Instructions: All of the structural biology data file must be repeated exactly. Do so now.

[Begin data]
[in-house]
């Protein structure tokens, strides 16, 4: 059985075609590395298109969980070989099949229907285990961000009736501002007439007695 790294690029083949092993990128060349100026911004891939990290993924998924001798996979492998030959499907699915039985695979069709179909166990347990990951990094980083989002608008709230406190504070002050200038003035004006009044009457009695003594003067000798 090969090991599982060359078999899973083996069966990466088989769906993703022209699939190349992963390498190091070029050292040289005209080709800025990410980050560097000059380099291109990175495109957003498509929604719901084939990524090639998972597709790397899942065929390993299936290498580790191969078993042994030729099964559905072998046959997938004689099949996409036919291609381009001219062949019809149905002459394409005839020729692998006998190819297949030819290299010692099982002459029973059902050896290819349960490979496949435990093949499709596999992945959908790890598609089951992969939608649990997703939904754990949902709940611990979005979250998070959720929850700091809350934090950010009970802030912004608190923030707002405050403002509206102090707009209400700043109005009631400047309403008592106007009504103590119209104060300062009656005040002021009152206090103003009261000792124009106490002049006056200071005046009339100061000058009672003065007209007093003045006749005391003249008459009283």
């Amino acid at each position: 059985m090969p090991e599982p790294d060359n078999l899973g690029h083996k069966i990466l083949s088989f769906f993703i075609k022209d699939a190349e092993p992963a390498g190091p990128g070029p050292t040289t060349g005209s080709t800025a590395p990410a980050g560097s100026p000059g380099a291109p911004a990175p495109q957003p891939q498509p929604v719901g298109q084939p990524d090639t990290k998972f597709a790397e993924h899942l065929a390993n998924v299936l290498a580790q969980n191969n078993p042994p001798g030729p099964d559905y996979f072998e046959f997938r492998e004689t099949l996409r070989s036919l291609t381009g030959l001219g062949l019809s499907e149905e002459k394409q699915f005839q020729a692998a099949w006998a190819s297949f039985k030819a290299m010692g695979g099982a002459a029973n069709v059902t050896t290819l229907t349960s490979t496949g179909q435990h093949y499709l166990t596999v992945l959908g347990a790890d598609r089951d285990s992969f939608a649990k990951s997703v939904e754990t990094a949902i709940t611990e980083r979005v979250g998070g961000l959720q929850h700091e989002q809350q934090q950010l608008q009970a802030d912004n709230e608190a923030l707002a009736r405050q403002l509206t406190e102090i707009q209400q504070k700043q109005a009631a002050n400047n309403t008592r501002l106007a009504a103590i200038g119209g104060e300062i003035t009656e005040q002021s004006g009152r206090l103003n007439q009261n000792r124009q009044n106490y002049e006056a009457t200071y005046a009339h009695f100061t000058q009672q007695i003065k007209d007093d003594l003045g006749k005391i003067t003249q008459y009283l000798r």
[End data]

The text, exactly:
[in-house]
């Protein structure tokens, strides 16, 4: 059985075609590395298109969980070989099949229907285990961000009736501002007439007695 790294690029083949092993990128060349100026911004891939990290993924998924001798996979492998030959499907699915039985695979069709179909166990347990990951990094980083989002608008709230406190504070002050200038003035004006009044009457009695003594003067000798 090969090991599982060359078999899973083996069966990466088989769906993703022209699939190349992963390498190091070029050292040289005209080709800025990410980050560097000059380099291109990175495109957003498509929604719901084939990524090639998972597709790397899942065929390993299936290498580790191969078993042994030729099964559905072998046959997938004689099949996409036919291609381009001219062949019809149905002459394409005839020729692998006998190819297949030819290299010692099982002459029973059902050896290819349960490979496949435990093949499709596999992945959908790890598609089951992969939608649990997703939904754990949902709940611990979005979250998070959720929850700091809350934090950010009970802030912004608190923030707002405050403002509206102090707009209400700043109005009631400047309403008592106007009504103590119209104060300062009656005040002021009152206090103003009261000792124009106490002049006056200071005046009339100061000058009672003065007209007093003045006749005391003249008459009283």
């Amino acid at each position: 059985m090969p090991e599982p790294d060359n078999l899973g690029h083996k069966i990466l083949s088989f769906f993703i075609k022209d699939a190349e092993p992963a390498g190091p990128g070029p050292t040289t060349g005209s080709t800025a590395p990410a980050g560097s100026p000059g380099a291109p911004a990175p495109q957003p891939q498509p929604v719901g298109q084939p990524d090639t990290k998972f597709a790397e993924h899942l065929a390993n998924v299936l290498a580790q969980n191969n078993p042994p001798g030729p099964d559905y996979f072998e046959f997938r492998e004689t099949l996409r070989s036919l291609t381009g030959l001219g062949l019809s499907e149905e002459k394409q699915f005839q020729a692998a099949w006998a190819s297949f039985k030819a290299m010692g695979g099982a002459a029973n069709v059902t050896t290819l229907t349960s490979t496949g179909q435990h093949y499709l166990t596999v992945l959908g347990a790890d598609r089951d285990s992969f939608a649990k990951s997703v939904e754990t990094a949902i709940t611990e980083r979005v979250g998070g961000l959720q929850h700091e989002q809350q934090q950010l608008q009970a802030d912004n709230e608190a923030l707002a009736r405050q403002l509206t406190e102090i707009q209400q504070k700043q109005a009631a002050n400047n309403t008592r501002l106007a009504a103590i200038g119209g104060e300062i003035t009656e005040q002021s004006g009152r206090l103003n007439q009261n000792r124009q009044n106490y002049e006056a009457t200071y005046a009339h009695f100061t000058q009672q007695i003065k007209d007093d003594l003045g006749k005391i003067t003249q008459y009283l000798r």